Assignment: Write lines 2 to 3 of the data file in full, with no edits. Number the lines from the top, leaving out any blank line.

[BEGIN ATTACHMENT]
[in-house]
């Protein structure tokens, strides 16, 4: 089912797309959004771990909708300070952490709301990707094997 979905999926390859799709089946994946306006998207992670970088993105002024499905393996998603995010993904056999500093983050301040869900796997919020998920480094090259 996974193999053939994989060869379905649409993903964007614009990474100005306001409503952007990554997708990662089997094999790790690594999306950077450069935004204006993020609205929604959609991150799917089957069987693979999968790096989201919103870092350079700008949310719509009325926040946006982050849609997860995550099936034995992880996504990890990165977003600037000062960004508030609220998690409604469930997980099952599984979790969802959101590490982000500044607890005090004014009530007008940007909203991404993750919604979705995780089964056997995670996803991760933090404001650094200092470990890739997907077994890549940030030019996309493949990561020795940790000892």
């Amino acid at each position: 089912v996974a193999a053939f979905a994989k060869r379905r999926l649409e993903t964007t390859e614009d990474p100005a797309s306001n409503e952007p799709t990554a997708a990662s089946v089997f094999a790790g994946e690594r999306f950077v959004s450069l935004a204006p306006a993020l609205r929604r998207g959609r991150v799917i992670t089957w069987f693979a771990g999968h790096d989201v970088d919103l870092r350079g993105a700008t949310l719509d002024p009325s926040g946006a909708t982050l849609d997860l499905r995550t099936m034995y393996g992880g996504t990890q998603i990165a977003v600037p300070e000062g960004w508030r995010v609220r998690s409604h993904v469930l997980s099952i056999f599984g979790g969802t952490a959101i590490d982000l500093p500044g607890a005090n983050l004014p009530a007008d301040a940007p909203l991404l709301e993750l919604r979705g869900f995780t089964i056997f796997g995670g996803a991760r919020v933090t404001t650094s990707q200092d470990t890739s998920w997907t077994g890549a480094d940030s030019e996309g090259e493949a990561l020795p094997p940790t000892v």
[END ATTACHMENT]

């Protein structure tokens, strides 16, 4: 089912797309959004771990909708300070952490709301990707094997 979905999926390859799709089946994946306006998207992670970088993105002024499905393996998603995010993904056999500093983050301040869900796997919020998920480094090259 996974193999053939994989060869379905649409993903964007614009990474100005306001409503952007990554997708990662089997094999790790690594999306950077450069935004204006993020609205929604959609991150799917089957069987693979999968790096989201919103870092350079700008949310719509009325926040946006982050849609997860995550099936034995992880996504990890990165977003600037000062960004508030609220998690409604469930997980099952599984979790969802959101590490982000500044607890005090004014009530007008940007909203991404993750919604979705995780089964056997995670996803991760933090404001650094200092470990890739997907077994890549940030030019996309493949990561020795940790000892």
């Amino acid at each position: 089912v996974a193999a053939f979905a994989k060869r379905r999926l649409e993903t964007t390859e614009d990474p100005a797309s306001n409503e952007p799709t990554a997708a990662s089946v089997f094999a790790g994946e690594r999306f950077v959004s450069l935004a204006p306006a993020l609205r929604r998207g959609r991150v799917i992670t089957w069987f693979a771990g999968h790096d989201v970088d919103l870092r350079g993105a700008t949310l719509d002024p009325s926040g946006a909708t982050l849609d997860l499905r995550t099936m034995y393996g992880g996504t990890q998603i990165a977003v600037p300070e000062g960004w508030r995010v609220r998690s409604h993904v469930l997980s099952i056999f599984g979790g969802t952490a959101i590490d982000l500093p500044g607890a005090n983050l004014p009530a007008d301040a940007p909203l991404l709301e993750l919604r979705g869900f995780t089964i056997f796997g995670g996803a991760r919020v933090t404001t650094s990707q200092d470990t890739s998920w997907t077994g890549a480094d940030s030019e996309g090259e493949a990561l020795p094997p940790t000892v």